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## What is Ensemble Learning in Machine Learning

Ensemble learning typically refers to methods that generate several models which are combined to make a prediction, either in classification or regression problems. This approach has been the object of a significant amount of research in recent years and good results have been reported. This section introduced the basics of the ensemble learning of classification.

Overview

Ensemble learning is a machine learning paradigm where multiple learners are trained to solve the same problem. In contrast to common machine learning approaches which try to learn one hypothesis from training data, ensemble methods try to construct a set of hypotheses and combine them to use. An ensemble contains several learners which are usually called base learners. The generalization ability of an ensemble is usually much stronger than that of base learners. Ensemble learning is appealing because it can boost weak learners which are slightly better than random guesses to strong learners which can make very accurate predictions. So, “base learners” are also referred to as “weak learners”. It is noteworthy, however, that although most theoretical analyses work on weak learners, base learners used in practice are not necessarily weak since using not-so-weak base learners often results in better performance. Ensemble learning is the process by which multiple models, such as classifiers or experts, are strategically generated and combined to solve a particular computational intelligence problem. Ensemble learning is primarily used to improve the (classification, prediction, function approximation, etc.) performance of a model, or reduce the likelihood of an unfortunate selection of a poor one.

The Ensemble Framework

A typical ensemble method for classification tasks contains the following building blocks:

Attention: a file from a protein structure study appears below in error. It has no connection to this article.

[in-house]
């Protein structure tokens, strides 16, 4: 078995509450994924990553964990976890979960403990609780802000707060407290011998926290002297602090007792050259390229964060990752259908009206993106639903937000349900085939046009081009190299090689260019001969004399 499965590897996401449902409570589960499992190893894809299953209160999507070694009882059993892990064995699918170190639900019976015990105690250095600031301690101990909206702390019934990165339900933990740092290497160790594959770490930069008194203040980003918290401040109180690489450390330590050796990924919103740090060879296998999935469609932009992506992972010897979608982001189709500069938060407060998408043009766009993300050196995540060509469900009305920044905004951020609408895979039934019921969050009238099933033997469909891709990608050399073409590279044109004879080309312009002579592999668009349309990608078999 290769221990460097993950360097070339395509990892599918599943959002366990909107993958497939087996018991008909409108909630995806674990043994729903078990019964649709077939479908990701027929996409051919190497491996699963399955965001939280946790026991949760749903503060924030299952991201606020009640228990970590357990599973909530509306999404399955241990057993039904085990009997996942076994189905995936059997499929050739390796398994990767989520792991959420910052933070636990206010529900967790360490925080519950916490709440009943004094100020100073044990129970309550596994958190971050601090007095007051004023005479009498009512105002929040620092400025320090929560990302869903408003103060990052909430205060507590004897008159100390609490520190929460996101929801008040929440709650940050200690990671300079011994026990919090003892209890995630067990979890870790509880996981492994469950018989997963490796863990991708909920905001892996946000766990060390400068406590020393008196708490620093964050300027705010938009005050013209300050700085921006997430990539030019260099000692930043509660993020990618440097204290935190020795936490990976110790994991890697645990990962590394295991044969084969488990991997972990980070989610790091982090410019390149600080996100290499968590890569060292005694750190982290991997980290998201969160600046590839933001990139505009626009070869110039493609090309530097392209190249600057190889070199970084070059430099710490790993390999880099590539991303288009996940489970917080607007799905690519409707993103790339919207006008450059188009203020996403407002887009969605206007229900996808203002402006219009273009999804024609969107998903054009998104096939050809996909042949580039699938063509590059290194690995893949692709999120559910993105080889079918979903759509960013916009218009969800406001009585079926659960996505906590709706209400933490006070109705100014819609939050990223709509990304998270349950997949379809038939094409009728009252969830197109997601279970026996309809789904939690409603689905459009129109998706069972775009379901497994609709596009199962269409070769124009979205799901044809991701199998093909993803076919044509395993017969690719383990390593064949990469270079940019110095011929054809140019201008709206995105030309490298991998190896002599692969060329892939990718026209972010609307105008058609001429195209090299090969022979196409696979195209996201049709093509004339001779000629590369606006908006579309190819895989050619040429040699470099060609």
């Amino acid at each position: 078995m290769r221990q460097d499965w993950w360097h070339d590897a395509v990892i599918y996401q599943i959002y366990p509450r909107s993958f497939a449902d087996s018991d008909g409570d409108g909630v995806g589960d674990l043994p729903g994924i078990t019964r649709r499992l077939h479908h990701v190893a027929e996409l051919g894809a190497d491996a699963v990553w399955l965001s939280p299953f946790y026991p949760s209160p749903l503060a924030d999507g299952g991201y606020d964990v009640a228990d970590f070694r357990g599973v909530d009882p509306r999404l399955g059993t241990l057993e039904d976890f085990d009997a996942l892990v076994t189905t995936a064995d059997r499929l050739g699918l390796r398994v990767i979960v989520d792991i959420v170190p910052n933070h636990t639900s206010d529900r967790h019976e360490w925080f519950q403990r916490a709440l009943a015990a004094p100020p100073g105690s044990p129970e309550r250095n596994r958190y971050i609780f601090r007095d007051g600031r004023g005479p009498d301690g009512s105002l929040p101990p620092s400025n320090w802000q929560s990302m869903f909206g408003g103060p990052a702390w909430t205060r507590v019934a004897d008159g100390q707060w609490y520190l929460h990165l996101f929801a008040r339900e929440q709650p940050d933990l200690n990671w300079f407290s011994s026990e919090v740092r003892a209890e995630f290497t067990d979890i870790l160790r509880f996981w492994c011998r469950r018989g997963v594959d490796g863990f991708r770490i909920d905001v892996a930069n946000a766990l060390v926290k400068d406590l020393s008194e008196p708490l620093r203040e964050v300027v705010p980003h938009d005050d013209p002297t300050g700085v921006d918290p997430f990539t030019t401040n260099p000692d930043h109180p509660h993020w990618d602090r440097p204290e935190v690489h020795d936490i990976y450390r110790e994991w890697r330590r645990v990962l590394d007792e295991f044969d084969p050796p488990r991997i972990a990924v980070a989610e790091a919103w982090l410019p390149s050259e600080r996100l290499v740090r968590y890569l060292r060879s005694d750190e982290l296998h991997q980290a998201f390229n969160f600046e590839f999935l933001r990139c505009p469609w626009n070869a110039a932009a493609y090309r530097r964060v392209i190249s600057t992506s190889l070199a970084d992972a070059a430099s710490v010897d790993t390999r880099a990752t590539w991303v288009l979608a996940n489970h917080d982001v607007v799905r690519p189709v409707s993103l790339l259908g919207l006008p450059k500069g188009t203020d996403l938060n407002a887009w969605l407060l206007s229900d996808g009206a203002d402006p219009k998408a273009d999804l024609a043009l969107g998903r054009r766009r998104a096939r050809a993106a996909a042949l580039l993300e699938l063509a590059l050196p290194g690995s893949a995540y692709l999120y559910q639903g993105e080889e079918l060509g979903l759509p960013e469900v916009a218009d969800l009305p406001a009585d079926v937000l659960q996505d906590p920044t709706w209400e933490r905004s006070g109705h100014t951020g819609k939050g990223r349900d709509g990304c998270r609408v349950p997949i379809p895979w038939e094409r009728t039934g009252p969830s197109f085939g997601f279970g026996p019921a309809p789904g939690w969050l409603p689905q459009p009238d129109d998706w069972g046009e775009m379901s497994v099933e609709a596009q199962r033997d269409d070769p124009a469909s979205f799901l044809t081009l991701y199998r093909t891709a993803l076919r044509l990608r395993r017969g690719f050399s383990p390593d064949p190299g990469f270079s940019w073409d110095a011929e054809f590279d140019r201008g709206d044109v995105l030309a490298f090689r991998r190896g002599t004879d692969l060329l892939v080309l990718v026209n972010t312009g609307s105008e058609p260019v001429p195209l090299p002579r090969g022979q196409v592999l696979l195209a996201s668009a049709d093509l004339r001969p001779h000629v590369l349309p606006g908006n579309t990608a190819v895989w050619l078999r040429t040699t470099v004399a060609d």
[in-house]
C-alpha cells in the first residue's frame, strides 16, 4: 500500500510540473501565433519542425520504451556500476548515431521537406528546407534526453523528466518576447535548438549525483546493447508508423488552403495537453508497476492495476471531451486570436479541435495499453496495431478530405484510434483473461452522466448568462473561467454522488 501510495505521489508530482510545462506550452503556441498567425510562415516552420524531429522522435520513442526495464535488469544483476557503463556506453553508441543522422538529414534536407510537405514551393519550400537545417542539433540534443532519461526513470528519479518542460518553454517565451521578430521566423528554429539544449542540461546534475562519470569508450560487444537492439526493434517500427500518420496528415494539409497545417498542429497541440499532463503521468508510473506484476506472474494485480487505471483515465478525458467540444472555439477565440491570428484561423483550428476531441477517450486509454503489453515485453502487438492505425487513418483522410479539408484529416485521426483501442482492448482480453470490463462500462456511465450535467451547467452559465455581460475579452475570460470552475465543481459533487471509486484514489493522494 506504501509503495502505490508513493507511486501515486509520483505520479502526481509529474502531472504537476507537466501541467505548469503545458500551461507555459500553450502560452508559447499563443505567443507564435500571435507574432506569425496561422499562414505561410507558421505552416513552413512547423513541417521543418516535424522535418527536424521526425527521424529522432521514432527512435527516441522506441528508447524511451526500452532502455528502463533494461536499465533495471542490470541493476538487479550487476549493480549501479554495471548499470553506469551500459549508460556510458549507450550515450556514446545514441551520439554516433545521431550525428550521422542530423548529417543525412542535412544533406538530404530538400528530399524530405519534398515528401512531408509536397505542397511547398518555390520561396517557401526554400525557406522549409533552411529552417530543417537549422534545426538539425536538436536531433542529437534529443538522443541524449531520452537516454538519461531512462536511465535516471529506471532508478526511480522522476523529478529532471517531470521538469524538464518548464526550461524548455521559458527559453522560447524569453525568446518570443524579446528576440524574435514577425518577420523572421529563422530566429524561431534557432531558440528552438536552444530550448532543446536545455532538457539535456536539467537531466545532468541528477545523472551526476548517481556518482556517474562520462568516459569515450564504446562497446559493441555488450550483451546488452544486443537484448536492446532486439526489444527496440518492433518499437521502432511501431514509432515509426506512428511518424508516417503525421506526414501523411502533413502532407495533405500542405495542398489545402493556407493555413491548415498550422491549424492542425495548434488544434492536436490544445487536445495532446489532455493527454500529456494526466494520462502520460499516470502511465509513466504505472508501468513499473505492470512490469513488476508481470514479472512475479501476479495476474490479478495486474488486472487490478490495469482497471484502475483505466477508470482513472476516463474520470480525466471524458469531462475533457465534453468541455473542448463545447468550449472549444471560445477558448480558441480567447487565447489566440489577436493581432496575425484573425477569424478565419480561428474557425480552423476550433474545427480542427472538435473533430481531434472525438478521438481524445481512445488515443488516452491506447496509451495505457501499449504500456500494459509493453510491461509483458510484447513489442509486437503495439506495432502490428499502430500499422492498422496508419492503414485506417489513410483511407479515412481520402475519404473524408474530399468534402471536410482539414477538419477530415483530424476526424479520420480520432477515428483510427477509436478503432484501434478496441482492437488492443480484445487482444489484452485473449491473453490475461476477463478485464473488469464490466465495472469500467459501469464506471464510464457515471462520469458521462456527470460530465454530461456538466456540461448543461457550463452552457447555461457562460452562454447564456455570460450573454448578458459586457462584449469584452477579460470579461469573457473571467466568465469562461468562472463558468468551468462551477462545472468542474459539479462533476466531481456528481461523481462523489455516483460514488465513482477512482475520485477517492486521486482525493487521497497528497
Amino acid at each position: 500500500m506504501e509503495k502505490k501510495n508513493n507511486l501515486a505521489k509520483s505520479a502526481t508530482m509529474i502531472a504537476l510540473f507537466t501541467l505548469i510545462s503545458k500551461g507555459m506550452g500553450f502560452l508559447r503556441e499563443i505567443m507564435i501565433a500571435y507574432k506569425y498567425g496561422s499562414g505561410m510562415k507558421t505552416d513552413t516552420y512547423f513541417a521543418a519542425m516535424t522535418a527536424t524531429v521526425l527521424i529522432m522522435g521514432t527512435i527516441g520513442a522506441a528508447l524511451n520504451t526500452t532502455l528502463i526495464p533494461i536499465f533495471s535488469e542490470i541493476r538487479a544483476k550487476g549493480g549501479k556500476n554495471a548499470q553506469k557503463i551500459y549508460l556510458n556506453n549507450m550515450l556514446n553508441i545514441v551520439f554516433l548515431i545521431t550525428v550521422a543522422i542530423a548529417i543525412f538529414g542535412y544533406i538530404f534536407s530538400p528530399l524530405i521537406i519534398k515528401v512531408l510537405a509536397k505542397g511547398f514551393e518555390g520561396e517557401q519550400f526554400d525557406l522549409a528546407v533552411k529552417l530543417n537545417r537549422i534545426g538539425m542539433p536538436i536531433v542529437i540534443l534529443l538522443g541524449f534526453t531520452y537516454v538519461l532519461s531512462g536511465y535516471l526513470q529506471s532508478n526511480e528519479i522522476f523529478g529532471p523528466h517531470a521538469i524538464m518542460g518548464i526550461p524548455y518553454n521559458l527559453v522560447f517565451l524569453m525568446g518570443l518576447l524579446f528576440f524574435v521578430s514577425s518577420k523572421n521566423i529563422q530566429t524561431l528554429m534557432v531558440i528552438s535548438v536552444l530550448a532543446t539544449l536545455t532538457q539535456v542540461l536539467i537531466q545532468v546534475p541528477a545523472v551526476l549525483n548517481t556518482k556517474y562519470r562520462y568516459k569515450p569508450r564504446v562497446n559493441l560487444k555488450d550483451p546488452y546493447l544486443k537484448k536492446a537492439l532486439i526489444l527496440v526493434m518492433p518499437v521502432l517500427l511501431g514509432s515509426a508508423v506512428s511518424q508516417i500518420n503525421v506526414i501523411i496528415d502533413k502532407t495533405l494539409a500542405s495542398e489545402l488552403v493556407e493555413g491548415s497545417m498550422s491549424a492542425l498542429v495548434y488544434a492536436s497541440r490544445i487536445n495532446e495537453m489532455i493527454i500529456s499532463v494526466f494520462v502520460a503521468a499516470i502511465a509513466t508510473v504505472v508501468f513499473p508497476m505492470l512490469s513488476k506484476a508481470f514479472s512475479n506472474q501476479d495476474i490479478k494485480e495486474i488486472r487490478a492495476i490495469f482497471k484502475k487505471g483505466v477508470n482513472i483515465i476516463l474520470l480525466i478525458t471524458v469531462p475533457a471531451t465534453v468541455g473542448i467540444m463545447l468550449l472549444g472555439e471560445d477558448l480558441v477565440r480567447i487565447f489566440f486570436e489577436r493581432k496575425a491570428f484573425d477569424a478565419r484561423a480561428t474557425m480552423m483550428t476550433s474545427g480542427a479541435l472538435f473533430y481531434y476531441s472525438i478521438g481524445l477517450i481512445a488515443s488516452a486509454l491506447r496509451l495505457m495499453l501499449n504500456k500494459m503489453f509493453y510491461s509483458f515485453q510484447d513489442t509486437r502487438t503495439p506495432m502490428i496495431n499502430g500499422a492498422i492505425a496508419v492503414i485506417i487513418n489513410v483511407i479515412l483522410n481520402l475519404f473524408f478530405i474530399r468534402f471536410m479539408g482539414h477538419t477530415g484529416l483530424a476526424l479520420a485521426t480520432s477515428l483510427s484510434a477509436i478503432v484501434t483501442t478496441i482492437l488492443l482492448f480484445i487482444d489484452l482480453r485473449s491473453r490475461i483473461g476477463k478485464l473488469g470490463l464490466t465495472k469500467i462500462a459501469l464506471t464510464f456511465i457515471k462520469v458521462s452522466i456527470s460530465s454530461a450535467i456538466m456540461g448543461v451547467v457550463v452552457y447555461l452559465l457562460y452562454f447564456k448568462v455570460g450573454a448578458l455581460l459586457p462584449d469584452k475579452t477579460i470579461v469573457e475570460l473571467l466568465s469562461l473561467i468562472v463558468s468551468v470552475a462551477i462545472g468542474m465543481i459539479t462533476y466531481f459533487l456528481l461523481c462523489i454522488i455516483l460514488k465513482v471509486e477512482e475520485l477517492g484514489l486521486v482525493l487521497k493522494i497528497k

• The training set— a labeled dataset used for ensemble training. The training set can be described in a variety of languages. Most frequently, the instances are described as attribute-value vectors. We use the notation A to denote the input attributes containing n attributes:  and y to represent the class variable or the target attribute.
• Base Inducer— the inducer is an induction algorithm that obtains a training set and forms a classifier representing the generalized relationship between the input and target attributes. Let me represent an inducer. We use the notation M = I(S) for representing a classifier M which was induced by inducer I on a training set S.
• Diversity Generator— this component is responsible for generating the diverse classifiers.
• Combiner— the combiner is responsible for combining the classifications of the various classifiers.

Figure 1: An Ensemble Learning Classification

It is useful to distinguish between dependent frameworks and independent frameworks for building ensembles. In a dependent framework, the output of a classifier is used in the construction of the next classifier. Thus it is possible to take advantage of knowledge generated in previous iterations to guide the learning in the next iterations. Alternatively, each classifier is built independently and their outputs are combined in some fashion.

Figure 2: Ensemble Learning Model

A Classifier ensemble is a set of learning machines whose decisions are combined to improve the performance of the pattern recognition system. Much of the efforts in classifier combination research focus on improving the accuracy of difficult problems, and managing weaknesses and strengths of each model to give the best possible decision taking into account all ensembles The use of a combination of multiple classifiers was demonstrated to be effective, under some conditions, for several pattern recognition applications.

References

[1] Zhou, Zhi-Hua, "Ensemble learning", Encyclopedia of biometrics (2015): pp. 411-416.

[2] Rokach, Lior, "Ensemble-based classifiers", Artificial Intelligence Review 33.1 (2010): pp. 1-39.

[3] Ren, Ye, Le Zhang, and Ponnuthurai N. Suganthan, "Ensemble classification and regression-recent developments, applications and future directions." IEEE Computational Intelligence Magazine 11.1 (2016): pp. 41-53.

## What is Image Classification

The classification includes a broad range of decision-theoretic approaches to identifying images (or parts thereof). All classification algorithms are based on the assumption that the image in question depicts one or more features (e.g., geometric details in the case of a manufacturing classification system, or spectral regions in the point of remote sensing, as shown in the examples below) and that each of these features belongs to one of several distinct and exclusive classes. The classes may be specified a priori by an analyst (as in supervised classification) or automatically clustered (i.e. as in unsupervised classification) into sets of prototype classes, where the analyst merely specifies the number of desired categories. (Classification and segmentation have closely related objectives, as the former is another form of component labeling that can result in the segmentation of various features in a scene.)

Definition